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February 18, 2005

P.J. Carlesimo


P.J. CARLESIMO: I thought our guys played with a lot more purpose in the first half than the Sophomores did, whether they thought it would be easier or whatever, but I think our guys defended more, played more aggressively and it was a good game for a half. Those guys rose it up for a level in the second half and we had a little difficulty, particularly guarding their All-Stars. It's obvious why some of those guys are also playing on Sunday night. I think this was a great -- Luol said it was a great experience for them. Some of these guys are going to move from the Friday game to the Sunday game in the future, and that's great. For them to have to play their good guys, I think was a compliment to how our guys played and that's a good thing. It is instructive. When these guys go back to their teams they need to know that you just can't go and just play. You've got to play and you have to play with a lot of purpose and you have to play aggressively, and I thought for most of the first half, our guys did that. I thought some guys did a real good job of that in the second half. To learn, and what Luol is talking about, that bonding is a great thing because these guys are going to be together in a lot of All-Star Weekends in the future, and they are going to be playing against each other, not just in the regular season but in the playoffs for a long time.

Q. Luol Deng and Ben Gordon, you coached two key components in the renaissance of the Bulls, do you see these guys --

P.J. CARLESIMO: I don't think there's any question. Already, what they have done for Chicago is more impressive and more indicative of what they are capable of than what they did tonight. Not that they didn't play well tonight, but the way they are playing for Scott (Skiles) tells you. They turned a horrible start just completely around, and that's really impressive to everybody in the League, watching the young guys and what they are going to do across the board, a lot of good young guys, but these two in particular. I like Luol's versatility and I like Ben's confidence and the fact that he makes and takes big shots and he comes off the bench, and he understands his role and does a great job for them. I think not me, the whole thing is, I'm very impressed with those two.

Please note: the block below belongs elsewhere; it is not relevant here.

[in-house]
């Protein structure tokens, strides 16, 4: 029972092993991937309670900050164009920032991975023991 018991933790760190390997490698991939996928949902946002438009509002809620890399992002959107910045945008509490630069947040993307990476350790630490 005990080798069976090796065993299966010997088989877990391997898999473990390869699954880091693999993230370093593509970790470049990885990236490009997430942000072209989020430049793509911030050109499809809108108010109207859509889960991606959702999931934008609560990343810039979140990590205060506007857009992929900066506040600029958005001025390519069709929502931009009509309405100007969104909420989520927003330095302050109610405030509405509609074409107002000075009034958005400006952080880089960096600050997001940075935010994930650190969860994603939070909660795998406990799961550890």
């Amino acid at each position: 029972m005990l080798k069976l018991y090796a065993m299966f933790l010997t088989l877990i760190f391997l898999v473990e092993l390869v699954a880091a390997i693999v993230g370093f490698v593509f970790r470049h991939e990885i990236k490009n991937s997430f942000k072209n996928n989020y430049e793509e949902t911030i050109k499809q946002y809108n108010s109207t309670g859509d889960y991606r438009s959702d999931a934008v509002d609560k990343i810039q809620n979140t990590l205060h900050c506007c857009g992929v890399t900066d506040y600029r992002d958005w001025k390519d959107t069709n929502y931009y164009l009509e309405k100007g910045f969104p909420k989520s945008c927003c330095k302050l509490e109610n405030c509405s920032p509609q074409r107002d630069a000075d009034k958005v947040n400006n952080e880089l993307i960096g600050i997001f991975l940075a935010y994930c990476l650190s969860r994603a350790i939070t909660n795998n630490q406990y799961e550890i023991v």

Q. Dwight Howard didn't seem to get the ball much. Is this game built for smaller guys?

P.J. CARLESIMO: Not as much as it probably wasn't good coaching on our part. We probably should have insisted they throw it in a little bit more than they did. I think when Dwight and Al in particular, got touches down under, they did some good things and Josh did some good things also. That was probably as much me as them. But yeah, an All-Star Game usually by its nature kind of flows up and down, and you don't want to forget -- I'm sure the East will not forget Shaq on Sunday, and I doubt very much we're going to forget Timmy and our big guys on Sunday, either. But we probably should have insisted. It's not a cop-out. Maybe with a couple more time-outs and a couple more times to call guys over and talk to them. If I was going to change one thing, I would say throw a couple of 20s in, and maybe you don't need three-minute time-outs, but give them a couple more 20s where you could just kind of remind guys. I think when we understood what we were doing and we made passes and shared the ball, we were fine. Then we would get caught up in the up-and-down and get the game get a little ratty. But that's as much me. We should have controlled it more and got the ball to our big guys more than we did.